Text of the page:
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A concept first named by Richard Thaler, mental accounting (or psychological accounting) attempts to describe the process whereby people code, categorize and evaluate economic outcomes. Mental accounting deals with the recollection and perception of our various expenditures; its purpose is to keep track of our money-related decisions so as to give us a model with which to evaluate future financial decisions. It is a way of making sense of the world. Like many other cognitive processes, it can prompt biases and systematic departures from rational, value-maximizing behavior, and its implications are quite robust. Understanding the flaws and inefficiencies of mental accounting is essential to making good decisions and reducing human error.
As Thaler puts it, "All organizations, from General Motors down to single person households, have explicit and/or implicit accounting systems The accounting system often influences decisions in unexpected ways". We often see consumer behavior deviate from the standard economic prediction; mental accounting is a framework that seeks to further explain consumer behavior, and describe when consumers might violate standard economic principles. Particularly, individual expenses will usually not be considered in conjunction with the present value of one's total wealth; they will be instead considered in the context of two accounts: the current budgetary period (this could be a monthly process due to bills, or yearly due to an annual income), and the category of expense. People can even have multiple mental accounts for the same kind of resource. A person may use different monthly budgets for grocery shopping and eating out at restaurants, for example, and constrain one kind of purchase when its budget has run out while not constraining the other kind of purchase, even though both expenditures draw on the same fungible resource (income).
One detailed application of mental accounting, the behavioral life cycle hypothesis (Shefrin & Thaler 1988), posits that people mentally frame assets as belonging to either current income, current wealth or future income and this has implications for their behavior as the accounts are largely non-fungible and marginal propensity to consume out of each account is different.
In mental accounting theory, framing means that the way a person subjectively frames a transaction in their mind will determine the utility they receive or expect. This concept is similarly used in prospect theory, and many mental accounting theorists adopt that theory as the value function in their analysis. It is important to note that the value function is concave for gains (implying an aversion to risk) and convex for losses (implying a risk-seeking attitude). This can influence the way people evaluate transactions.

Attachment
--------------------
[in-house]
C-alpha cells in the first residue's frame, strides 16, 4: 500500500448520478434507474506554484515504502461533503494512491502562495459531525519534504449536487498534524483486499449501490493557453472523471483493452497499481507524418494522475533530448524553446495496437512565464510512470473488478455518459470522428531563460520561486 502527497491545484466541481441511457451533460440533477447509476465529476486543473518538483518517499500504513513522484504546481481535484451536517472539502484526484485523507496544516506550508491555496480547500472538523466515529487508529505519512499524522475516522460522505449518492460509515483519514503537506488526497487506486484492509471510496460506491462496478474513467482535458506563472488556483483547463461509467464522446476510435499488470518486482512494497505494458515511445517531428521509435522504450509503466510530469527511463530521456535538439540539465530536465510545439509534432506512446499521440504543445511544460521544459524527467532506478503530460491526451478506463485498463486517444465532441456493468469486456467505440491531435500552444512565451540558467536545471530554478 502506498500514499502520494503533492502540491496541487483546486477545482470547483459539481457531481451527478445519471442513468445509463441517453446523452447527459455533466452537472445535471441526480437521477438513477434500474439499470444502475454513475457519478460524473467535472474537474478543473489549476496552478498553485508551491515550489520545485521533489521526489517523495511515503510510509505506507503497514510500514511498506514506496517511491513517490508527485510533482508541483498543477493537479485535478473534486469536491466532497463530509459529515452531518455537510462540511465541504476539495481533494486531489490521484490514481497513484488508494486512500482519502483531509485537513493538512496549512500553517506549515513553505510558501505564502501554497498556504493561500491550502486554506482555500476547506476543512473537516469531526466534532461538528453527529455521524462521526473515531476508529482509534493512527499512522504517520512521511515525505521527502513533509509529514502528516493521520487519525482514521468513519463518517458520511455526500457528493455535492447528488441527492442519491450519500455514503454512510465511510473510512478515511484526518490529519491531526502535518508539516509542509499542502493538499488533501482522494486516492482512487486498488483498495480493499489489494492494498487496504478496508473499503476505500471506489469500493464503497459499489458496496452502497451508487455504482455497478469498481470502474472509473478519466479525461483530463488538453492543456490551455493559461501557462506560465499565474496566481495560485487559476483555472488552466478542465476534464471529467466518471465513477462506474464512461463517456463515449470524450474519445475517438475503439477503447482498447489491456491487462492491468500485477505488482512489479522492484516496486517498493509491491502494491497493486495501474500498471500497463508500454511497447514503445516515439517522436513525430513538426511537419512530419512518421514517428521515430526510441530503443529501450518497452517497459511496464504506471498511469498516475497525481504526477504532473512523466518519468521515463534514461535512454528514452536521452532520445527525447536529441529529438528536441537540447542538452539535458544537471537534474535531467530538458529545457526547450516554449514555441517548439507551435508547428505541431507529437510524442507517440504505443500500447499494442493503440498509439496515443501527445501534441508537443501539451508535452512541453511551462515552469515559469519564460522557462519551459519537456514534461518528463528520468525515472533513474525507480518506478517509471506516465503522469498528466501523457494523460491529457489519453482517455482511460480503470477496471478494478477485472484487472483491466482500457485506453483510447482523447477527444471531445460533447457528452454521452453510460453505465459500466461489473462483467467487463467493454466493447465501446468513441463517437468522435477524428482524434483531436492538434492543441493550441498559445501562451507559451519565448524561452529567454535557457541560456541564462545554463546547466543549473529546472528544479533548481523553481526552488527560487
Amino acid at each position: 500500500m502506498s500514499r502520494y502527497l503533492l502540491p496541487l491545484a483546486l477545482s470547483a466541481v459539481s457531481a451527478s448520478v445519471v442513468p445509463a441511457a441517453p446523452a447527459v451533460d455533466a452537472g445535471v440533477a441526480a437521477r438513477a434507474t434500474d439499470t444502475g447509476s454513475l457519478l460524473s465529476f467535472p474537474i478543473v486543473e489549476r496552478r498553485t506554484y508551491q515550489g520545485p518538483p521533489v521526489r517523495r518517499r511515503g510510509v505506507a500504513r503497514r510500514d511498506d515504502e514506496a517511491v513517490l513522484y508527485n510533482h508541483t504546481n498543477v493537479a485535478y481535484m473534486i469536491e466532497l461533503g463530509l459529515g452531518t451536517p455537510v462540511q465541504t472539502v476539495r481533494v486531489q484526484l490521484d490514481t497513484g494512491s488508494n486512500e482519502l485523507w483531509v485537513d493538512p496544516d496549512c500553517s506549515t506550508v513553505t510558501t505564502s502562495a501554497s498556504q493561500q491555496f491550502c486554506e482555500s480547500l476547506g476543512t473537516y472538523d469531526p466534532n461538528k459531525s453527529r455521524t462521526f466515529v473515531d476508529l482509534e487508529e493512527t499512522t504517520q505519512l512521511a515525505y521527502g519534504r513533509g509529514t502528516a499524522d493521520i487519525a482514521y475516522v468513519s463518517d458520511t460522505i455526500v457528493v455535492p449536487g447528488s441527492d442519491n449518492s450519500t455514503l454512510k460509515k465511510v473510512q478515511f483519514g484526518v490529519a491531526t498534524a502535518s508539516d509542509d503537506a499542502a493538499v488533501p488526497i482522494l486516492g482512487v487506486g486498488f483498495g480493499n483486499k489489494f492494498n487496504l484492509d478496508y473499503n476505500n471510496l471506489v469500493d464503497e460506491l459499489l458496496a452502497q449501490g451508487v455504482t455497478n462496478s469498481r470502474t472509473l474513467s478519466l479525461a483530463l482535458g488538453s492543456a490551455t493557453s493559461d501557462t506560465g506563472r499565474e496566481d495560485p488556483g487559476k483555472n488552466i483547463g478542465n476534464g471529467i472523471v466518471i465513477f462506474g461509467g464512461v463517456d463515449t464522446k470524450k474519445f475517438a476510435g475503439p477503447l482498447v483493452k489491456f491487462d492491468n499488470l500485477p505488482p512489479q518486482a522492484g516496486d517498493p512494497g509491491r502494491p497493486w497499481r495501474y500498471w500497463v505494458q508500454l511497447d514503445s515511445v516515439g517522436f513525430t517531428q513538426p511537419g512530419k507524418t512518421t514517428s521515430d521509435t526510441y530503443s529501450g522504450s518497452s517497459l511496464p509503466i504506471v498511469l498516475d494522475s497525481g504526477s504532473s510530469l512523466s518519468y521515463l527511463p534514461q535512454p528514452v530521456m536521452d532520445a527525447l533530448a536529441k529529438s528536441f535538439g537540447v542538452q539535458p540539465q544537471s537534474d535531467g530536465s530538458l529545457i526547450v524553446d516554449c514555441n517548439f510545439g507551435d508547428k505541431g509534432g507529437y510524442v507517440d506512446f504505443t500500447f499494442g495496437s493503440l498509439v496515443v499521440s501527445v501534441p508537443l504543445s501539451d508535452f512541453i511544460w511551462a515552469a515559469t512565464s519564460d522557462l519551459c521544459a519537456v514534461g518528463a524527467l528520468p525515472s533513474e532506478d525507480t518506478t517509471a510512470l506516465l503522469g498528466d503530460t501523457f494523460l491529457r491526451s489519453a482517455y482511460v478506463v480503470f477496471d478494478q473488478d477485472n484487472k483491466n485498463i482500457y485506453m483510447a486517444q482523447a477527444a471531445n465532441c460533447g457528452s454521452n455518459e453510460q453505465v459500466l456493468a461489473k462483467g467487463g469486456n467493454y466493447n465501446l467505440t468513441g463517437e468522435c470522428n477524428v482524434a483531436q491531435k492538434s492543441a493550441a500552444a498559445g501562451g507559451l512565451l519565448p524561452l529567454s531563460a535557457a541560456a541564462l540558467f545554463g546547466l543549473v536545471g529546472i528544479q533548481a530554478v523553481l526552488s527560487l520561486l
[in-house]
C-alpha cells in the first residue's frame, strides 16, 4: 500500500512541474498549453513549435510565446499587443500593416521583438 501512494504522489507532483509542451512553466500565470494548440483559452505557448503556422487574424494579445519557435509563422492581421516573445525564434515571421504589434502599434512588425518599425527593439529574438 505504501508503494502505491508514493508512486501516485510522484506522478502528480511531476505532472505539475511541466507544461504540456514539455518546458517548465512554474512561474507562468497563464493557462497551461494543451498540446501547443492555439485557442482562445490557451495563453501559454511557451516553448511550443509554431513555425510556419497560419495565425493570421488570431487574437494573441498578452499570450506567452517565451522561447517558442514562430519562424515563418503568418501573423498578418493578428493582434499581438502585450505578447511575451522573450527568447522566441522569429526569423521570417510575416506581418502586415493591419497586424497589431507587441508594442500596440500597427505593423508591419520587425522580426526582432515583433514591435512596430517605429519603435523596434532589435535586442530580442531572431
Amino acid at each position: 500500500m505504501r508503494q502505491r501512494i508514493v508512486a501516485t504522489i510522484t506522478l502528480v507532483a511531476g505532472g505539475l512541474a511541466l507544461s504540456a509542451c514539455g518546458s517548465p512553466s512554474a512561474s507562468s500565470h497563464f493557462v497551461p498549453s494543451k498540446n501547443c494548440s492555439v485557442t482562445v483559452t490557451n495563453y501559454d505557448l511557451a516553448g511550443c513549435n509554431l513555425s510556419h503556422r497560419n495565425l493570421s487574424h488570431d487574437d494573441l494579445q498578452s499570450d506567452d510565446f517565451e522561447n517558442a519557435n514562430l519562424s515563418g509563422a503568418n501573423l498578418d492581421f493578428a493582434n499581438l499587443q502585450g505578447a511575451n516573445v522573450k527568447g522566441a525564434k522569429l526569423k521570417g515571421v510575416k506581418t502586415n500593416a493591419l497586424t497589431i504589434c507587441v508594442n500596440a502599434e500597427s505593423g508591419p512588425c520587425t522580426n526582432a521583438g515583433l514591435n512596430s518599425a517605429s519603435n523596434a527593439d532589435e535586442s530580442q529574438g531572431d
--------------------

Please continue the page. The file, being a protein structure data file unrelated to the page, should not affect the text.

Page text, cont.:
Given this framework, how do people interpret, or 'account for', multiple transactions/outcomes, of the format (x, y)? They can either view the outcomes jointly, and receive Value(x+y), in which case the outcomes are integrated, or Value(x) + Value(y), in which case we say that the outcomes are segregated. Due to the nature of our value function's different slopes for gains and losses, our utility is maximized in different ways, depending on how we code the four kinds of transactions x and y (as gains or as losses):
1) Multiple Gains: x and y are both considered gains. Here, we see that Value(x) + Value(y) > Value(x+y). Thus, we want to segregate multiple gains.
2) Multiple Losses: x and y are both considered losses. Here, we see that Value(-x) + Value(-y) < Value( -(x+y) ). We want to integrate multiple losses.
3) Mixed Gain: one of x and y is a gain and one is a loss, however the gain is the larger of the two. In this case, Value(x) + Value(-y) < Value(x-y). Utility is maximized when we integrate a mixed gain.
4) Mixed Loss: again, one of x and y is a gain and one is a loss, however the loss is now larger than the gain. In this case, Value(x) + Value(-y) >Value(x-y). Clearly, we want to integrate a mixed gain. This is often referred to as a silver lining.
Clearly, the way in which we perceive two outcomes (how we account for them), can influence how positively (or negatively) we view them.
Another very important concept used to understand mental accounting is that of modified utility function. There are two values attached to any transaction - acquisition value and transaction value. Acquisition value is the money that one is ready to part with for physically acquiring some good. Transaction value is the value one attaches to having a good deal. If the price that one is paying is equal to the mental reference price for the good, the transaction value is zero. If the price is lower than the reference price, the transaction utility is positive. Total utility received from a transaction, then, is the sum of acquisition utility and transaction utility.